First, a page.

How can our lives be truly our own, in a situation where we are fearful of doing, saying or even thinking the ‘wrong thing’? This drive towards narrowing the boundaries of what is or is not ‘appropriate’ as a topic of conversation or point of view has certainly proved helpful to those who prefer to sidestep the concerns and opinions of their fellow citizens. The authoritarian response to unwelcome or ‘inappropriate’ is to shut them down by censorship. This has become a particular problem in universities, where speakers, including academics, have found themselves ‘no-platformed’ – in other words banned from expressing their opinions. The National Union of Students, giving up any pretence of representing the practical interests of students, have increasingly come to see themselves as acting in loco parentis, protecting their vulnerable charges students from contact with ideas that they might find upsetting or offensive. This is a situation where, for many people, the loss of old political certainties seems to be giving rise to a sense of confusion and apathy rather than a desire or search for new and better political ideas. Apathy does not necessarily mean that people have lost interest or stopped caring about political issues, it may simply be a symptom of the break down of the democratic structures through we are able to make our voices heard. Why should we simply accept this situation, where we have so little say in decision making over issues that affect all our lives? The gulf between the electorate and those responsible for political and policy making decisions has never been greater in modern times. As people find increasingly find themselves subject to rules and regulations over which they exercise no authority, it is little wonder that many of us have stopped talking about ideas that could make a political difference, and simply retreated into defending our own private interests and spaces. In this atmosphere of growing political disaffection that makes the need for public debate so urgent.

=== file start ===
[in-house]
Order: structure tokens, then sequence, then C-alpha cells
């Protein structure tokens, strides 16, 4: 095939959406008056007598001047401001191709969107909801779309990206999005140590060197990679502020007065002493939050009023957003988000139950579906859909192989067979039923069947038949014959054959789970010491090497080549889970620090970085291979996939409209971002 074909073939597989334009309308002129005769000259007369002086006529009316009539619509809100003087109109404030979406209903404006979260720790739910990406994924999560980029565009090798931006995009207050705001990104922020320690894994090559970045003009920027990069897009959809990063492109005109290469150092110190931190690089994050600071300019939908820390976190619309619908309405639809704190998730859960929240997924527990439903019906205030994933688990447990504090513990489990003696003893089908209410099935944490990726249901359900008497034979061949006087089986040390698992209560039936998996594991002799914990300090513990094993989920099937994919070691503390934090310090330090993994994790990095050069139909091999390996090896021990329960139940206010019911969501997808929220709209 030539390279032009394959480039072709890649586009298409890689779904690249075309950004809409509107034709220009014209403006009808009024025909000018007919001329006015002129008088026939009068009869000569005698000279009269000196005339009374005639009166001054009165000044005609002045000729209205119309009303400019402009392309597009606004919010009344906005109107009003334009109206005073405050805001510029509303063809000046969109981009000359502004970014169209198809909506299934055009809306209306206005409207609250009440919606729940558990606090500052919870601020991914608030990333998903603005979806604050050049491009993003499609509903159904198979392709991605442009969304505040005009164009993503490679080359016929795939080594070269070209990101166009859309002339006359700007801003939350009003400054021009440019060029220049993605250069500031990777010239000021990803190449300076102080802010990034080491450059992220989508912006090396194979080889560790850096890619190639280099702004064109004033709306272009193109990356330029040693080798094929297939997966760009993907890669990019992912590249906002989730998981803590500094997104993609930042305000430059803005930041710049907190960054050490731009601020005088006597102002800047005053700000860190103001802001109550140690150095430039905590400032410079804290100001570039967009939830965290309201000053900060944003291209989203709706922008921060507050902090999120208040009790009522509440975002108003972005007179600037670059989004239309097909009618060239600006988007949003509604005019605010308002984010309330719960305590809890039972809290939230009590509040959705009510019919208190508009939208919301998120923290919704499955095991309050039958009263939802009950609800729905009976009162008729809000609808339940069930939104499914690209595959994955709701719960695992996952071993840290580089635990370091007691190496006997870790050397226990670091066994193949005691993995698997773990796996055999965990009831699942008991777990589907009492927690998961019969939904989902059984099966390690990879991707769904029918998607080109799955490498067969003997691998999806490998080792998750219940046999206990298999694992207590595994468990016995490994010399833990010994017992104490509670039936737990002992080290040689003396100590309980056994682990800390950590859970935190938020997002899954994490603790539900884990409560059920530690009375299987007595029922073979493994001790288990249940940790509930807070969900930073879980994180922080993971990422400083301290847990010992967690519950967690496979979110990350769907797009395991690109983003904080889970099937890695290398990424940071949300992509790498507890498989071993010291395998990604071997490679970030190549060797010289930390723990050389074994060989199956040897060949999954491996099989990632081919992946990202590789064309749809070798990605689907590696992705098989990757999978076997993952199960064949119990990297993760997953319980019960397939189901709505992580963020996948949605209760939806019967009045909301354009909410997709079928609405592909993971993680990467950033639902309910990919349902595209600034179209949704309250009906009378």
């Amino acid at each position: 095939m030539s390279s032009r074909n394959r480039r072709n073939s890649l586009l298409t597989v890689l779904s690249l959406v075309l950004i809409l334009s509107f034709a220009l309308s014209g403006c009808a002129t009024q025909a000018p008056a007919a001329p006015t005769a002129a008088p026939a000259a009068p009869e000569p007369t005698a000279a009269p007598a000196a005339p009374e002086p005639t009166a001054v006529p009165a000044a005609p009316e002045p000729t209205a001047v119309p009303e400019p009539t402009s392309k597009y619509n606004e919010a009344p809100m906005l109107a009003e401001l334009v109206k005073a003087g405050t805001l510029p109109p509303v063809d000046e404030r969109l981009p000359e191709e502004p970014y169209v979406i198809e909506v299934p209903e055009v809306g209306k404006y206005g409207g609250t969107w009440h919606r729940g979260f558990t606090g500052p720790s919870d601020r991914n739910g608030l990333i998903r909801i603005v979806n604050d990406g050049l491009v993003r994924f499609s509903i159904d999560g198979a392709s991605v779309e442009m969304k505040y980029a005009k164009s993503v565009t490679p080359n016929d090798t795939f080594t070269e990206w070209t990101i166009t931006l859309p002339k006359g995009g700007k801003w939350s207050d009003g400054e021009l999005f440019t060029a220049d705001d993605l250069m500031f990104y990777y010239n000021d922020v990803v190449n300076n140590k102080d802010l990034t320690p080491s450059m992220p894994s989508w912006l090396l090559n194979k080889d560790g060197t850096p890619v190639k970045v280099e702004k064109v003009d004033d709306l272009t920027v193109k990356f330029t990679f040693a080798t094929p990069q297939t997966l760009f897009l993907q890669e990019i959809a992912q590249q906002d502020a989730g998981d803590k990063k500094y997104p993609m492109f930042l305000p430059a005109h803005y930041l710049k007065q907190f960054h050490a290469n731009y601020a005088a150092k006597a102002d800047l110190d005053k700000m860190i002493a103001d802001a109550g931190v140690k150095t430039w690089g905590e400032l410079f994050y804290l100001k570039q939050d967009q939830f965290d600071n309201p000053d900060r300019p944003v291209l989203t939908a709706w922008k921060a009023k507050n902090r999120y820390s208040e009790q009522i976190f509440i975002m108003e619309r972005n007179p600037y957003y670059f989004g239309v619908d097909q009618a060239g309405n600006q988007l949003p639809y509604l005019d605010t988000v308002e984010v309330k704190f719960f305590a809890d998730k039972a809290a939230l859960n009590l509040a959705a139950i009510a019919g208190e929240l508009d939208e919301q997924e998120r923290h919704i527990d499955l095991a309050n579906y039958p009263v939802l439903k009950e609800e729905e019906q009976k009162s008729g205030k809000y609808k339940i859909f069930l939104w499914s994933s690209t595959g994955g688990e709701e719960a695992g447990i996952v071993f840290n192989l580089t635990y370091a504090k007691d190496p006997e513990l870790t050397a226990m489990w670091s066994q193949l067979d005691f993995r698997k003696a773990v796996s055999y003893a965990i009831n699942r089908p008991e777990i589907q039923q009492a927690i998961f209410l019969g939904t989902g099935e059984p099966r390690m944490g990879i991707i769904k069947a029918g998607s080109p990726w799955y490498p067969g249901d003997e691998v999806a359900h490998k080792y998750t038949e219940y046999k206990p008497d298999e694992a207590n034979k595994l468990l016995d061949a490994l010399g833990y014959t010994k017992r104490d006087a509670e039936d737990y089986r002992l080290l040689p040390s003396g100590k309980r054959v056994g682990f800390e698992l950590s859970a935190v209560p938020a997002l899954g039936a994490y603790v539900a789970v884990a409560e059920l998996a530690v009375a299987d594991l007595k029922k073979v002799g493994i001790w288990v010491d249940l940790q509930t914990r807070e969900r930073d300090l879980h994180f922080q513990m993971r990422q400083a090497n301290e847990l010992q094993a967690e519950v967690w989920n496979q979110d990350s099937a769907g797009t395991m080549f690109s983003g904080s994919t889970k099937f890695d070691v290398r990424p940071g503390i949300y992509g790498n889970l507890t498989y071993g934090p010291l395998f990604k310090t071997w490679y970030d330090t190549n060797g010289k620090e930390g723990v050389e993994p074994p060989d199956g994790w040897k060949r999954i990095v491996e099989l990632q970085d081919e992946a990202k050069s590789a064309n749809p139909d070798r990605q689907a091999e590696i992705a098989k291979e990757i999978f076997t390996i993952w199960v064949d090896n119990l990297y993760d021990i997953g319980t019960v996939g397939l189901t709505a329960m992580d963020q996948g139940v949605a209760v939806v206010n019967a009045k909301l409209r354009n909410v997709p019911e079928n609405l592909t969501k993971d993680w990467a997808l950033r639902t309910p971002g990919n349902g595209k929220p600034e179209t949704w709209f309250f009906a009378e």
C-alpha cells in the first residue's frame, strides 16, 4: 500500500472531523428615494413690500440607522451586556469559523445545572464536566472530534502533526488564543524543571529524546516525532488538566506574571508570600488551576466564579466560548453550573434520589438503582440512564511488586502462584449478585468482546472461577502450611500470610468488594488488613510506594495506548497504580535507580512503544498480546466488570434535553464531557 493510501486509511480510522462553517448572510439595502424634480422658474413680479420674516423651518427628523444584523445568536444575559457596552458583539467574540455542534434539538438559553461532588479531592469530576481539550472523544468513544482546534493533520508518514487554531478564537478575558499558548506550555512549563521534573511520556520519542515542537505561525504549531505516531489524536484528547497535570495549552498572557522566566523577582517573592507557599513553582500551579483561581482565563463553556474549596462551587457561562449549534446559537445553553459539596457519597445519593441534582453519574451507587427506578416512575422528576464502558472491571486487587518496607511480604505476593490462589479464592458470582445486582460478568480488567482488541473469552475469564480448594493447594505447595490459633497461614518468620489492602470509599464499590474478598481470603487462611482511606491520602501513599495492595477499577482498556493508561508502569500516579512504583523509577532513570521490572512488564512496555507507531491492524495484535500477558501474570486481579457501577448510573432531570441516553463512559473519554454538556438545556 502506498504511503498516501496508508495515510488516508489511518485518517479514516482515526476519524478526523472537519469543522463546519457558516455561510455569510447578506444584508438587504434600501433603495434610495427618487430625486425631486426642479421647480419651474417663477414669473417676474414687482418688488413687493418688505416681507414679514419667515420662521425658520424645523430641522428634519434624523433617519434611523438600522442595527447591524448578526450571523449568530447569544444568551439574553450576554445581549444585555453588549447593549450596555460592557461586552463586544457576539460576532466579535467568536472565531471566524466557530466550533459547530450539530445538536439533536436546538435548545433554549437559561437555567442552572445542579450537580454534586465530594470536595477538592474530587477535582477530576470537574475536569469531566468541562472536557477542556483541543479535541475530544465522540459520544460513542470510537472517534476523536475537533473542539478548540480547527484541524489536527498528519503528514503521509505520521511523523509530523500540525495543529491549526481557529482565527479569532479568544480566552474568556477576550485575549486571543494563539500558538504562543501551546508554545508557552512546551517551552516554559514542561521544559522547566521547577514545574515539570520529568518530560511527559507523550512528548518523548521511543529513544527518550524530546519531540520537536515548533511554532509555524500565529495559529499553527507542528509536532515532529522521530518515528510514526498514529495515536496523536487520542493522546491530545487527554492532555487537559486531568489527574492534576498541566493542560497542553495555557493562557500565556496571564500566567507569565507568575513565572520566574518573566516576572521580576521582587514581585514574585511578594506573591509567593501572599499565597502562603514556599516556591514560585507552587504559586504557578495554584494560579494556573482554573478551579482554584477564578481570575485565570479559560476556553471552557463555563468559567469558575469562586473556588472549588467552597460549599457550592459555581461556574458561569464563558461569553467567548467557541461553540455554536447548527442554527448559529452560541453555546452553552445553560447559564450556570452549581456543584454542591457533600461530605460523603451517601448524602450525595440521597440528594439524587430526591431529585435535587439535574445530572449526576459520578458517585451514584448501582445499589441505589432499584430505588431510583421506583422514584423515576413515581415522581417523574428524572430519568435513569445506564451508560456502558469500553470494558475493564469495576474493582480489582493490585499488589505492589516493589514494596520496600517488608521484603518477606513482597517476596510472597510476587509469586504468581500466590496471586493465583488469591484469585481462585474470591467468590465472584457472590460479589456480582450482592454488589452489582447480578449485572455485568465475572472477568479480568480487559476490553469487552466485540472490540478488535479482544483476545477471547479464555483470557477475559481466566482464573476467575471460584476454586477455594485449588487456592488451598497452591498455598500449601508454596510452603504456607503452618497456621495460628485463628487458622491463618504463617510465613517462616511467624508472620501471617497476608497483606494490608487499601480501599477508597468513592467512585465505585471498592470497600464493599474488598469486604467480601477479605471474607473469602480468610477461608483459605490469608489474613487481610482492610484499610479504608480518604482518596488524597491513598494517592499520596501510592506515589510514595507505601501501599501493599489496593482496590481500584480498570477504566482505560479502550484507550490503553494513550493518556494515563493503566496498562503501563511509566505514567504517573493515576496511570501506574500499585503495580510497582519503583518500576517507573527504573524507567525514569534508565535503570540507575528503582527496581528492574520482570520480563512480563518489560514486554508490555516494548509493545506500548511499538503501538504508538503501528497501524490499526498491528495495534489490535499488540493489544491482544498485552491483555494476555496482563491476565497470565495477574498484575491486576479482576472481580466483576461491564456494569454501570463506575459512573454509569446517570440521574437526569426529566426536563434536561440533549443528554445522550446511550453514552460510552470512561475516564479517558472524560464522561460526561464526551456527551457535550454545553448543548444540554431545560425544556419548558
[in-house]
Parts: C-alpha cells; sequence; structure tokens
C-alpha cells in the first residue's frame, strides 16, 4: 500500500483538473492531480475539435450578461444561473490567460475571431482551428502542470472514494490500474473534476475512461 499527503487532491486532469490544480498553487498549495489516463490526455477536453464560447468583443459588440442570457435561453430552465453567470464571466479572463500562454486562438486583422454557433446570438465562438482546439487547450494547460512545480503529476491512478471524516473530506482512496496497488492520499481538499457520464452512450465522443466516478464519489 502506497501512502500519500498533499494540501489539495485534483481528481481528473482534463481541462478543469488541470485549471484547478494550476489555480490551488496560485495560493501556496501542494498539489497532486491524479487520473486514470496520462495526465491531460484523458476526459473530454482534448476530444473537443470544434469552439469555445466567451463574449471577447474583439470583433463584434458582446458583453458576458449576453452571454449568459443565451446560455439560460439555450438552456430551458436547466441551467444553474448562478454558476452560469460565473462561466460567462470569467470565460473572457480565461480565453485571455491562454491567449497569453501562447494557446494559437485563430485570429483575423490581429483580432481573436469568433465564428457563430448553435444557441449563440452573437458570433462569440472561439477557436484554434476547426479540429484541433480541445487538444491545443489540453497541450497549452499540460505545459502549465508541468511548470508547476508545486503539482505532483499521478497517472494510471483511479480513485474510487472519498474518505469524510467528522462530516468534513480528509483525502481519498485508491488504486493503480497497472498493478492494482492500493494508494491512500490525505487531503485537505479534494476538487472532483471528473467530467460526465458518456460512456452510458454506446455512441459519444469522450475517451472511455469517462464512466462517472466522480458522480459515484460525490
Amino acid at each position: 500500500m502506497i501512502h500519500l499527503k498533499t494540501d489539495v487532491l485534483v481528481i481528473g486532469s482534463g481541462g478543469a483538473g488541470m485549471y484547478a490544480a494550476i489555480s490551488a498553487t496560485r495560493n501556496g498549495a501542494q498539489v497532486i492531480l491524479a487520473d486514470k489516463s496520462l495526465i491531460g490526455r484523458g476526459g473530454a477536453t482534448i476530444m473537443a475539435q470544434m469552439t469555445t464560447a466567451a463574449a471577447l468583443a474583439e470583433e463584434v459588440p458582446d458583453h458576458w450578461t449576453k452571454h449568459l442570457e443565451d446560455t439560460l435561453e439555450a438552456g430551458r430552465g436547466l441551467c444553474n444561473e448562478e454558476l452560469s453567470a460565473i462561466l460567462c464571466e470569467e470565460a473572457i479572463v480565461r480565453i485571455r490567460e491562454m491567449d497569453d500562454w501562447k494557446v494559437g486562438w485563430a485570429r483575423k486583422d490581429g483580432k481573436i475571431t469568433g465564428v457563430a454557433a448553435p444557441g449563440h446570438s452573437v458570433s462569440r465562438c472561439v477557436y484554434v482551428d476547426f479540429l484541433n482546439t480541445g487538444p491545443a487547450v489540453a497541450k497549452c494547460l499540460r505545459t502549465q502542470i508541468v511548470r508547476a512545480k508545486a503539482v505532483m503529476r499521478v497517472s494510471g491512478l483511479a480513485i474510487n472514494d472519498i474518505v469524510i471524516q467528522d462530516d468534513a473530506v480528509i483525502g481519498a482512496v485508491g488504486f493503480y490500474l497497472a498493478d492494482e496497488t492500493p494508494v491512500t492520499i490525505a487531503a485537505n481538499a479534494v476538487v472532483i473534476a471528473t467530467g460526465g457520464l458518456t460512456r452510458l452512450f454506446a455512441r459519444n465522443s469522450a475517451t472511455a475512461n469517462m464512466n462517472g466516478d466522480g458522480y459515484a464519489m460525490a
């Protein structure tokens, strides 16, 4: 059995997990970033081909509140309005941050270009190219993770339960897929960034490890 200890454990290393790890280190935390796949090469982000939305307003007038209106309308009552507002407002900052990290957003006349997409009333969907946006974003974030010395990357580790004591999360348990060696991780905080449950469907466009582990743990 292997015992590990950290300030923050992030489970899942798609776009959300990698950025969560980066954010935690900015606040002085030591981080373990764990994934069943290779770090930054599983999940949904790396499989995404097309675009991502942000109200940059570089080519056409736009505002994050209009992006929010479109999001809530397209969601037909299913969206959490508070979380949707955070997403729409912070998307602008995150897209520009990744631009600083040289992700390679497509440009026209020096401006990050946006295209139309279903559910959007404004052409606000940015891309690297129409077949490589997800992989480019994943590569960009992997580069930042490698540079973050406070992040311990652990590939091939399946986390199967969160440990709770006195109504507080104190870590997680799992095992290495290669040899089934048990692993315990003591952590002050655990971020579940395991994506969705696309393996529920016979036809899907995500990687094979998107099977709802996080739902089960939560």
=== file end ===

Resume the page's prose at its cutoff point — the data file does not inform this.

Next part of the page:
The Salons exist to ferment understanding and appreciation of issues that cover a wide range from social issues, international issues, sport, art, and more. Salons are committed to creating space for the exchange of ideas. That commitment means that no viewpoint is disallowed in the debates. The Salons ensure that the panelists are the best representatives of the issue at hand. Because we recognise the importance of debate, we ensure that each event will meet the most professional standard. It is time that we rediscover our voice. Time to tell those in power that we are not prepared to accept being ignored; valued only at election time. If there is to be any chance of changing our world for the better then it is vital that we become aware of the world as it is. The main weapon in that struggle is debate and the Salon movement exists to ensure the widest possible public debate. There is a great deal of reading material available on the subject of Debate, much of which is valuable, though much of it is written from the authors’ own prejudices. So I will not provide a reading list. One work that I would highly recommend, especially for those who may find themselves as participants in a formal debate, is Monash Association of Debaters Guide to Debating Tips,
Tactics and First Principles By Tim Sonnreich, which can be found here.